The possible removal of the Aalst Carnival from the list of UNESCO world heritage sites will be examined in December, following the controversy sparked by floats denounced as anti-Semitic, the UN body said on Friday.
The Bureau of the Intergovernmental Committee for the Safeguarding of the Intangible Cultural Heritage decided unanimously at a meeting on Thursday to propose to the Committee to discuss the possible removal of the Carnival at its next session.
The Committee, made up of representatives of States party to the International Convention on the Intangible Cultural Heritage of Humanity, meets from 9 to 14 December in Bogota, Colombia. The Bureau helps to prepare each of its meeting, which are held annually.
Thursday’s decision by the Bureau, which condemned “all forms of racism, anti-Semitism, Islamophobia and xenophobia,” was taken in response to a proposal from the UNESCO Secretariat, according to the press release.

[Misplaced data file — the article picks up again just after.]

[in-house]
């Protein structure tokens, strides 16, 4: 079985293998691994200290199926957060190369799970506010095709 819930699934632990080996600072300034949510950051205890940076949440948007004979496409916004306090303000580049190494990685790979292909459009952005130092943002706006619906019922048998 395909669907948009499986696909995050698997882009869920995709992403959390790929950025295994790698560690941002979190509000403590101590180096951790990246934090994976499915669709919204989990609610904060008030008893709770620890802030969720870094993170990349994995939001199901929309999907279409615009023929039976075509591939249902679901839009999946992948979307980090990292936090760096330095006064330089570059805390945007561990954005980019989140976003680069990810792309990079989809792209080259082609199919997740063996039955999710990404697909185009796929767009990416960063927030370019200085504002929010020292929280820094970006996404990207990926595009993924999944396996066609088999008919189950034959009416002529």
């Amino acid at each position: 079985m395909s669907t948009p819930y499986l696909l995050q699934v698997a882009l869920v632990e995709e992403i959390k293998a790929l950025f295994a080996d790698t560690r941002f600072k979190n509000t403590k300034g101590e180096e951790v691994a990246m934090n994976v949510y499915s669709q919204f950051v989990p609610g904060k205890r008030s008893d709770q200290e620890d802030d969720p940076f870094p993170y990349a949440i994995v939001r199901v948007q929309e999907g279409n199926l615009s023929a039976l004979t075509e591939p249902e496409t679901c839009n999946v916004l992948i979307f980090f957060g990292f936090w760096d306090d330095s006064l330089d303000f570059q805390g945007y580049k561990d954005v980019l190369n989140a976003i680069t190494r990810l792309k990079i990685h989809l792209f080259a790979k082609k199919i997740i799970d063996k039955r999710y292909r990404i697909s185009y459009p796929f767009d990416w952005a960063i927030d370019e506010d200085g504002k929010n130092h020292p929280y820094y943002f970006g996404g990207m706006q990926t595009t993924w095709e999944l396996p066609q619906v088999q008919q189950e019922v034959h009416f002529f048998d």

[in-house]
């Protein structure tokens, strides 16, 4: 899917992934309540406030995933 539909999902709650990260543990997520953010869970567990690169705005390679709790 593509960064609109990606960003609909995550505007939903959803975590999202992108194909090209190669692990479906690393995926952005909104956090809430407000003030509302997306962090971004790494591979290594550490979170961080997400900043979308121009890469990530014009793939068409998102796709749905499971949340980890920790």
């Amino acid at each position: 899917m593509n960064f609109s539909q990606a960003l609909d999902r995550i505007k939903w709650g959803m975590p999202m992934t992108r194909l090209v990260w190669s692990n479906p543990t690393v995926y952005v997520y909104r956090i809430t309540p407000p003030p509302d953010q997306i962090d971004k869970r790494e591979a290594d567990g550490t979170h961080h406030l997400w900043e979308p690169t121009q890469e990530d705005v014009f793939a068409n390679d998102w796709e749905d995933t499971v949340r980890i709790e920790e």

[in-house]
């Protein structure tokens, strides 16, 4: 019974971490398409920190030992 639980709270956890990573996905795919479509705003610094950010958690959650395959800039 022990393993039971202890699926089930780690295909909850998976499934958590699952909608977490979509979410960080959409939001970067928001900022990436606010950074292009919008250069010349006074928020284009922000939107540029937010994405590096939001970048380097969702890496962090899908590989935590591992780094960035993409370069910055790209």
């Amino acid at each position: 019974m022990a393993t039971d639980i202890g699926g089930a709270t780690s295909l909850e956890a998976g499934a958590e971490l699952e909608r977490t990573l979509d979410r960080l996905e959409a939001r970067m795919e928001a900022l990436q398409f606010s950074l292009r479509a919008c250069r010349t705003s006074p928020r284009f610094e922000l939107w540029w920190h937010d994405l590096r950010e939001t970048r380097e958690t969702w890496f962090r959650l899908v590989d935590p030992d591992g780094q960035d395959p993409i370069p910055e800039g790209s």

It called on “all States party to the Convention to ensure that elements inscribed on the lists of the Convention respect the ethical principles in safeguarding intangible cultural heritage.”
This year’s Aalst Carnival made international headlines earlier this month due to floats described as anti-Semitic by Jewish and other organisations, a criticism denied by the festival’s defenders. Some of its detractors subsequently called for its removal from the list of world heritage sites, on which it was included in 2010.
“UNESCO had to be vigilant and uncompromising regarding such occurrences at a festival listed as intangible cultural heritage of humanity while flouting its core values,” UNESCO Director General Audrey Azoulay was quoted as saying in the press release. “This is not the first time that these racist and anti-Semitic floats parade in this festival.”
The Aalst Carnival had already been condemned by UNESCO in 2013, but its removal from the list had not been studied by the Committee.